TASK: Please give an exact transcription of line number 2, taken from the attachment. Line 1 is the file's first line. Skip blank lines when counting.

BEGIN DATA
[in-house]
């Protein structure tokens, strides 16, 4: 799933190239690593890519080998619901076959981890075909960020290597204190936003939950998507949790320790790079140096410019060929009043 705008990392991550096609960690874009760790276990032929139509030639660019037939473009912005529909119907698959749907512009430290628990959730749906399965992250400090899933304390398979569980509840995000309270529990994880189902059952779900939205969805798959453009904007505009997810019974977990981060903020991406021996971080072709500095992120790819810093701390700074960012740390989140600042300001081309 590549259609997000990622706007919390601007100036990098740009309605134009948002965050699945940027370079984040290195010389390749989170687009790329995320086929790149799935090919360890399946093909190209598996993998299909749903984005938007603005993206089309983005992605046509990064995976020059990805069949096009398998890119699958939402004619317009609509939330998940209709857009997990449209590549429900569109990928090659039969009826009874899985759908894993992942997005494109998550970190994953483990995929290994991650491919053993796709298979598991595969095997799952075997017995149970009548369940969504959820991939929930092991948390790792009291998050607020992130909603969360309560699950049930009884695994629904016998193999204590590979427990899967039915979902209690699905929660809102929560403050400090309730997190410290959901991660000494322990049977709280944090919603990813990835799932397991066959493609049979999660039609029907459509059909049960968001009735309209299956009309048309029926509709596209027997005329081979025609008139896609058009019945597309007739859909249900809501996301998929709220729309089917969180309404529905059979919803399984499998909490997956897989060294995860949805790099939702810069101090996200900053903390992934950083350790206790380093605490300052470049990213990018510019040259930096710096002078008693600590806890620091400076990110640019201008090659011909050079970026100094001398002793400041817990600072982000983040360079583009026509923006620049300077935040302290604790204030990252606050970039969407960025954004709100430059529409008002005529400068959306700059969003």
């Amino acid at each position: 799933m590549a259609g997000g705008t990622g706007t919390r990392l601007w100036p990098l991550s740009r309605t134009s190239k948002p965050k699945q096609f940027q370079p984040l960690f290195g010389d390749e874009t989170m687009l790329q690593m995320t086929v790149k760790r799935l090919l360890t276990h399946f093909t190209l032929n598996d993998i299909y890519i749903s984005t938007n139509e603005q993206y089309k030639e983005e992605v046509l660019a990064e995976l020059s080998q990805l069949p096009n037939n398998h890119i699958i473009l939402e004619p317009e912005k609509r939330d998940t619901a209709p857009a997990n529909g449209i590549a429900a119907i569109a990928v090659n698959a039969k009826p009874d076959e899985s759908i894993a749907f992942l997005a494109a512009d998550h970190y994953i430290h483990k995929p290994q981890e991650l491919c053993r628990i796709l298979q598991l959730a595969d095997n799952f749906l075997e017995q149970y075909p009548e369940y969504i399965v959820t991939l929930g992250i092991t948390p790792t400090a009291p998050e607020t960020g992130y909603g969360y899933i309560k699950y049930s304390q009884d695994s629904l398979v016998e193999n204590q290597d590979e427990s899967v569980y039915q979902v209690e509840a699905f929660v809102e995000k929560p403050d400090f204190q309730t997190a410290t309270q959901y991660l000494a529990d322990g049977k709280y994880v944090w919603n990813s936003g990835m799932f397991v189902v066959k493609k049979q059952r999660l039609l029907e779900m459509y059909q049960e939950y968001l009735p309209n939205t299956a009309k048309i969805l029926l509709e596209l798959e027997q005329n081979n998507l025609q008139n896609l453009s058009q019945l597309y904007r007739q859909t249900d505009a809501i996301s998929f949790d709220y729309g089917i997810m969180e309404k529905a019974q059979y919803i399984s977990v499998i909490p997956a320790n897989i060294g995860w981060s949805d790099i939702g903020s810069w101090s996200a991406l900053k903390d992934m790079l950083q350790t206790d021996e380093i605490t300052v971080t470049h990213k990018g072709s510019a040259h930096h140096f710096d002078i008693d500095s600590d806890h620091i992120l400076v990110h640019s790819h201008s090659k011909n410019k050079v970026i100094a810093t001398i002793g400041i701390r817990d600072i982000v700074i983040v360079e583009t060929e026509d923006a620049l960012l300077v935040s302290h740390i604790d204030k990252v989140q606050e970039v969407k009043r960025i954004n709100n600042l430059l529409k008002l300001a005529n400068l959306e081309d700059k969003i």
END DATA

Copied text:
């Protein structure tokens, strides 16, 4: 799933190239690593890519080998619901076959981890075909960020290597204190936003939950998507949790320790790079140096410019060929009043 705008990392991550096609960690874009760790276990032929139509030639660019037939473009912005529909119907698959749907512009430290628990959730749906399965992250400090899933304390398979569980509840995000309270529990994880189902059952779900939205969805798959453009904007505009997810019974977990981060903020991406021996971080072709500095992120790819810093701390700074960012740390989140600042300001081309 590549259609997000990622706007919390601007100036990098740009309605134009948002965050699945940027370079984040290195010389390749989170687009790329995320086929790149799935090919360890399946093909190209598996993998299909749903984005938007603005993206089309983005992605046509990064995976020059990805069949096009398998890119699958939402004619317009609509939330998940209709857009997990449209590549429900569109990928090659039969009826009874899985759908894993992942997005494109998550970190994953483990995929290994991650491919053993796709298979598991595969095997799952075997017995149970009548369940969504959820991939929930092991948390790792009291998050607020992130909603969360309560699950049930009884695994629904016998193999204590590979427990899967039915979902209690699905929660809102929560403050400090309730997190410290959901991660000494322990049977709280944090919603990813990835799932397991066959493609049979999660039609029907459509059909049960968001009735309209299956009309048309029926509709596209027997005329081979025609008139896609058009019945597309007739859909249900809501996301998929709220729309089917969180309404529905059979919803399984499998909490997956897989060294995860949805790099939702810069101090996200900053903390992934950083350790206790380093605490300052470049990213990018510019040259930096710096002078008693600590806890620091400076990110640019201008090659011909050079970026100094001398002793400041817990600072982000983040360079583009026509923006620049300077935040302290604790204030990252606050970039969407960025954004709100430059529409008002005529400068959306700059969003």